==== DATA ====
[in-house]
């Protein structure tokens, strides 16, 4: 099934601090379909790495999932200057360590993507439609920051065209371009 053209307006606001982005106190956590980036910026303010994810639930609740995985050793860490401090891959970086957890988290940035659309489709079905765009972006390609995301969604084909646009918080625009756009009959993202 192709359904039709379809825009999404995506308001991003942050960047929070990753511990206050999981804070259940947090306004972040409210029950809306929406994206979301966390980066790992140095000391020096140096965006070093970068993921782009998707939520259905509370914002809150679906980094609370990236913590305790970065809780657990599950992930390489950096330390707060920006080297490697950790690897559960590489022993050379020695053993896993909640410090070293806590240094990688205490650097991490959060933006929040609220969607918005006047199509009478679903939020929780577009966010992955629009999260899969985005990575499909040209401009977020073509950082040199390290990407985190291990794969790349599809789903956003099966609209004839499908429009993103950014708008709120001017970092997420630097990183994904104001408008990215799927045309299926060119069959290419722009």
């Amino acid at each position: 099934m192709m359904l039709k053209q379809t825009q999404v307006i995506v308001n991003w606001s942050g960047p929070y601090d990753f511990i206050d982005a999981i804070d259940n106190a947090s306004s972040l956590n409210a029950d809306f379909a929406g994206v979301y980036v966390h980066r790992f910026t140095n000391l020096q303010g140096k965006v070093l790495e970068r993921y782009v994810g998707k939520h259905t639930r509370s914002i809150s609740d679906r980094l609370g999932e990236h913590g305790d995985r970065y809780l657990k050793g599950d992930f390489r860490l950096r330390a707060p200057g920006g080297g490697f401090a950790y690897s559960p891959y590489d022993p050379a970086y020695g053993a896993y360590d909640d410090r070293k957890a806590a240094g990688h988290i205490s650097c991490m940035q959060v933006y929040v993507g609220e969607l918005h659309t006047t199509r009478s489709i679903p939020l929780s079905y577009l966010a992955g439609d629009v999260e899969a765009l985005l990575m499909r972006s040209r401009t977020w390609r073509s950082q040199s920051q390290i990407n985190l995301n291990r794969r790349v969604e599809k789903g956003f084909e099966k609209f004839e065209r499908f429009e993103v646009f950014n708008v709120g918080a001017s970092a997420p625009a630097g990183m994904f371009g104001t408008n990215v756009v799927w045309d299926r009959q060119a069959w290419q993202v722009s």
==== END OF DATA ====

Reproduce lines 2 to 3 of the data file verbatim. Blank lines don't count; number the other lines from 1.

């Protein structure tokens, strides 16, 4: 099934601090379909790495999932200057360590993507439609920051065209371009 053209307006606001982005106190956590980036910026303010994810639930609740995985050793860490401090891959970086957890988290940035659309489709079905765009972006390609995301969604084909646009918080625009756009009959993202 192709359904039709379809825009999404995506308001991003942050960047929070990753511990206050999981804070259940947090306004972040409210029950809306929406994206979301966390980066790992140095000391020096140096965006070093970068993921782009998707939520259905509370914002809150679906980094609370990236913590305790970065809780657990599950992930390489950096330390707060920006080297490697950790690897559960590489022993050379020695053993896993909640410090070293806590240094990688205490650097991490959060933006929040609220969607918005006047199509009478679903939020929780577009966010992955629009999260899969985005990575499909040209401009977020073509950082040199390290990407985190291990794969790349599809789903956003099966609209004839499908429009993103950014708008709120001017970092997420630097990183994904104001408008990215799927045309299926060119069959290419722009």
């Amino acid at each position: 099934m192709m359904l039709k053209q379809t825009q999404v307006i995506v308001n991003w606001s942050g960047p929070y601090d990753f511990i206050d982005a999981i804070d259940n106190a947090s306004s972040l956590n409210a029950d809306f379909a929406g994206v979301y980036v966390h980066r790992f910026t140095n000391l020096q303010g140096k965006v070093l790495e970068r993921y782009v994810g998707k939520h259905t639930r509370s914002i809150s609740d679906r980094l609370g999932e990236h913590g305790d995985r970065y809780l657990k050793g599950d992930f390489r860490l950096r330390a707060p200057g920006g080297g490697f401090a950790y690897s559960p891959y590489d022993p050379a970086y020695g053993a896993y360590d909640d410090r070293k957890a806590a240094g990688h988290i205490s650097c991490m940035q959060v933006y929040v993507g609220e969607l918005h659309t006047t199509r009478s489709i679903p939020l929780s079905y577009l966010a992955g439609d629009v999260e899969a765009l985005l990575m499909r972006s040209r401009t977020w390609r073509s950082q040199s920051q390290i990407n985190l995301n291990r794969r790349v969604e599809k789903g956003f084909e099966k609209f004839e065209r499908f429009e993103v646009f950014n708008v709120g918080a001017s970092a997420p625009a630097g990183m994904f371009g104001t408008n990215v756009v799927w045309d299926r009959q060119a069959w290419q993202v722009s």